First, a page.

Refine your search for walks in Poitou Charentes
Thanks to the natural beauty of its location and the richness of its heritage, Saint-Brice is one of the most picturesque areas of Cognac region. At the heart of the Charente and Soloire rivers valley, man has erected many symbolic buildings: dolmens, churches, abbeys, castles and manors, all expertly crafted.
A beautiful walk along Frace Lake, which is popular for fishing and walking, and on through the little town of Aigrefeuille-d'Aunis, where you can visit the Ouchettes cheese dairy and goat farm.
This circuit gives you the chance to discover rural heritage (springs, water sources, open air wash houses); and at each place, a description of its history is displayed. The route also highlights the architectural and historical heritage of the 13th century (Eglise Saint-Prohet, the Place Jacquaire, the protestant stele, the Chateau de Segeville) plus the various hamlets in the locality, flora and fauna.
Located at the confluence of the Né and Charente rivers, the Merpins commune has been permanently occupied by men from very early times: arrowheads, pottery shards, and later an imposing medieval fortress, an 11th century church and an abbey dating back to the 12th century are the living proof. These fertile lands are home to meadows, cereal fields and a Grande-Champagne listed vineyard.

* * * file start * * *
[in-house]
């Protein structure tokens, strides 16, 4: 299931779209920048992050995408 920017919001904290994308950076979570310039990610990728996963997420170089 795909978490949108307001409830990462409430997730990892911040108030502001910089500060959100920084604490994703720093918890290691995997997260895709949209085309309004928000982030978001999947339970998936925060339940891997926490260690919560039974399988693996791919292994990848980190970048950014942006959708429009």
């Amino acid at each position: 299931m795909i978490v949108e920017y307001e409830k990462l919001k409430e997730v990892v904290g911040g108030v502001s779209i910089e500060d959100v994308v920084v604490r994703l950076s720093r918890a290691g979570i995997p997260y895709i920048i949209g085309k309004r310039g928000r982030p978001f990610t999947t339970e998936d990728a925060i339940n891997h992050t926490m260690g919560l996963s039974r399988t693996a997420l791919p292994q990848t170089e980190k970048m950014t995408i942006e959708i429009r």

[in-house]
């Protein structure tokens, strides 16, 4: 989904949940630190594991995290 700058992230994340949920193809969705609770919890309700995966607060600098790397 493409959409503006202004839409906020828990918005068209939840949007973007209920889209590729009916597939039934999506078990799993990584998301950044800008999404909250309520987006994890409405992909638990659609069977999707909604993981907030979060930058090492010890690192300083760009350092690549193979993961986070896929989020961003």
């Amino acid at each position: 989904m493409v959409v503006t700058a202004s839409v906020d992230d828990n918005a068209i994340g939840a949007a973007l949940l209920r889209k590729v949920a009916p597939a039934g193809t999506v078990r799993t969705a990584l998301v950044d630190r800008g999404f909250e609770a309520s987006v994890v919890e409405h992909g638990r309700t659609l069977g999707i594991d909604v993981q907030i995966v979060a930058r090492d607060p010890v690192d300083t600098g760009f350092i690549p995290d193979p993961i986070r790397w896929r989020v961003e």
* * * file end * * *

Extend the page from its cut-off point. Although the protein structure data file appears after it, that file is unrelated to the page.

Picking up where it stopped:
A varied circuit, sometimes in the sun in the vineyards sometimes in the forest. A very pleasant walk in the middle of the countryside.
Saint-Sulpice-de-Cognac is pleasantly located between the marshlands of the Antenne River and limestone hillsides. There, are hidden the remains of the Agrippa Roman road as well as forgotten local railroad.
Cherves-Richemont is graced with the Antenne River and offers an unexpected diversity of landscapes. Its historic heritage is particularly rich: Romanesque churches, Château Chesnel, watermills, manor houses….
Bordered to the South by the Charente river, theSaint-Laurent area consists of a small town gathered around its church and its 11th century portal, several villages spread across the valleys and the hills as well as farms and secluded dwellings.
Gimeux was built on a hillside overlooking the valley and marshlands of the river Né and enjoys a flourishing farming activity: meadows and cereal fields in the valley, vineyards on the hills. Ancient burial sites and the outline of the old Roman road called ‘Chemin Boisné’ are revealing of the ancestral occupation of the land. The parish church dates back to the 12th century. Also marking the landscape are an old chapel as well as the remains of a windmill on the Fanaud hillside.
Situated at 25m altitude - the river Né and the Motte stream are the principal water courses which cross the locality.
In certain places there are excellent views towards and from the village, the Dolmen, of the vineyards, the landscape of the Grande Champagne and surrounding villages. In every season you can discover a certain charm and appeal in St. Fort.